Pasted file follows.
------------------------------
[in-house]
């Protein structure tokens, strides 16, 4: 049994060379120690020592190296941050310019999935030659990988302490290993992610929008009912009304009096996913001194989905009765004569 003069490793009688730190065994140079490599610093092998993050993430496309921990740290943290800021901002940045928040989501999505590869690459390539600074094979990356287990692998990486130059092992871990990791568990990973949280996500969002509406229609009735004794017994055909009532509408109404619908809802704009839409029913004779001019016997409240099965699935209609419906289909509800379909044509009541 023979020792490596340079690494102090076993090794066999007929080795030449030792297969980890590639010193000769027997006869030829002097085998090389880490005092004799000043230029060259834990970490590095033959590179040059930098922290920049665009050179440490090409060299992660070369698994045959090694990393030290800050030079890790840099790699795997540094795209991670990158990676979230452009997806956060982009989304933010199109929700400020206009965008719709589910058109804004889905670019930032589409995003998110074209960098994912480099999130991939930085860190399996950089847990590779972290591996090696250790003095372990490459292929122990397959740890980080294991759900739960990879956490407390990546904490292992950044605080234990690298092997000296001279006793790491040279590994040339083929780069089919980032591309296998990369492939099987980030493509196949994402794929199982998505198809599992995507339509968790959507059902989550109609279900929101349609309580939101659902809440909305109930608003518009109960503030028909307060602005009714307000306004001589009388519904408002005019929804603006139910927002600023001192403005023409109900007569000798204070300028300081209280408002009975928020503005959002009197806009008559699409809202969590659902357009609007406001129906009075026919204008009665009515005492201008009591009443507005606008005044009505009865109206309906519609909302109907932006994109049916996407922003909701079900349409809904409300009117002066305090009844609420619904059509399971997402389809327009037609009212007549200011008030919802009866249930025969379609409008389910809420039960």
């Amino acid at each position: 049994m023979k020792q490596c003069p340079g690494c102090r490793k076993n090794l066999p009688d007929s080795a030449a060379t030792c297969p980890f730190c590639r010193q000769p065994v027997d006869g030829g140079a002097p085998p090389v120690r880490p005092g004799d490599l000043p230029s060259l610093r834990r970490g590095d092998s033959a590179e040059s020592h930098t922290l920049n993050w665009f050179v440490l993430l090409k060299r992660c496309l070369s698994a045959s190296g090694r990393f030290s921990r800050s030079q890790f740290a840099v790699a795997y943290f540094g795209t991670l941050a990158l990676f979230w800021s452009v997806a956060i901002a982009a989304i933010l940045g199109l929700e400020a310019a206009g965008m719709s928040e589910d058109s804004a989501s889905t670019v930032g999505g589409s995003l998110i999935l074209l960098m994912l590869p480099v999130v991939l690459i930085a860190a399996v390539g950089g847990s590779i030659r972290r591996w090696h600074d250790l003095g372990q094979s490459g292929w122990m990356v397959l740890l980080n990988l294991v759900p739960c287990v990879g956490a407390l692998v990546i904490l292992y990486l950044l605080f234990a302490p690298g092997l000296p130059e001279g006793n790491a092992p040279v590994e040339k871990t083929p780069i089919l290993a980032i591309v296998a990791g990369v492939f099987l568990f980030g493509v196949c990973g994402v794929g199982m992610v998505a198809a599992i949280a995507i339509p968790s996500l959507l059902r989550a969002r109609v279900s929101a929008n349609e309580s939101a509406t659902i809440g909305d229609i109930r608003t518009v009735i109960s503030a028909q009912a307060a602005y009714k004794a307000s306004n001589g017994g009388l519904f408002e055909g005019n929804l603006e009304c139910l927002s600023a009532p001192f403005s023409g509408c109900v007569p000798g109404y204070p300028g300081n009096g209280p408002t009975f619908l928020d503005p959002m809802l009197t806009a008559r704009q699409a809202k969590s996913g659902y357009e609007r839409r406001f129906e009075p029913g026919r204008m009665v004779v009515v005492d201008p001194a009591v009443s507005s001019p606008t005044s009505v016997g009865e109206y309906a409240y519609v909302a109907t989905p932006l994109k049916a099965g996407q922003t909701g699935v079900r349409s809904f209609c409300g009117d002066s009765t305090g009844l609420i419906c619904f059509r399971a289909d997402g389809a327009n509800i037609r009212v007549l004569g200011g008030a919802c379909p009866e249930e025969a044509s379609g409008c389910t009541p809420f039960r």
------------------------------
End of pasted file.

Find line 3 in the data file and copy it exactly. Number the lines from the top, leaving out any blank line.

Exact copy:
């Amino acid at each position: 049994m023979k020792q490596c003069p340079g690494c102090r490793k076993n090794l066999p009688d007929s080795a030449a060379t030792c297969p980890f730190c590639r010193q000769p065994v027997d006869g030829g140079a002097p085998p090389v120690r880490p005092g004799d490599l000043p230029s060259l610093r834990r970490g590095d092998s033959a590179e040059s020592h930098t922290l920049n993050w665009f050179v440490l993430l090409k060299r992660c496309l070369s698994a045959s190296g090694r990393f030290s921990r800050s030079q890790f740290a840099v790699a795997y943290f540094g795209t991670l941050a990158l990676f979230w800021s452009v997806a956060i901002a982009a989304i933010l940045g199109l929700e400020a310019a206009g965008m719709s928040e589910d058109s804004a989501s889905t670019v930032g999505g589409s995003l998110i999935l074209l960098m994912l590869p480099v999130v991939l690459i930085a860190a399996v390539g950089g847990s590779i030659r972290r591996w090696h600074d250790l003095g372990q094979s490459g292929w122990m990356v397959l740890l980080n990988l294991v759900p739960c287990v990879g956490a407390l692998v990546i904490l292992y990486l950044l605080f234990a302490p690298g092997l000296p130059e001279g006793n790491a092992p040279v590994e040339k871990t083929p780069i089919l290993a980032i591309v296998a990791g990369v492939f099987l568990f980030g493509v196949c990973g994402v794929g199982m992610v998505a198809a599992i949280a995507i339509p968790s996500l959507l059902r989550a969002r109609v279900s929101a929008n349609e309580s939101a509406t659902i809440g909305d229609i109930r608003t518009v009735i109960s503030a028909q009912a307060a602005y009714k004794a307000s306004n001589g017994g009388l519904f408002e055909g005019n929804l603006e009304c139910l927002s600023a009532p001192f403005s023409g509408c109900v007569p000798g109404y204070p300028g300081n009096g209280p408002t009975f619908l928020d503005p959002m809802l009197t806009a008559r704009q699409a809202k969590s996913g659902y357009e609007r839409r406001f129906e009075p029913g026919r204008m009665v004779v009515v005492d201008p001194a009591v009443s507005s001019p606008t005044s009505v016997g009865e109206y309906a409240y519609v909302a109907t989905p932006l994109k049916a099965g996407q922003t909701g699935v079900r349409s809904f209609c409300g009117d002066s009765t305090g009844l609420i419906c619904f059509r399971a289909d997402g389809a327009n509800i037609r009212v007549l004569g200011g008030a919802c379909p009866e249930e025969a044509s379609g409008c389910t009541p809420f039960r």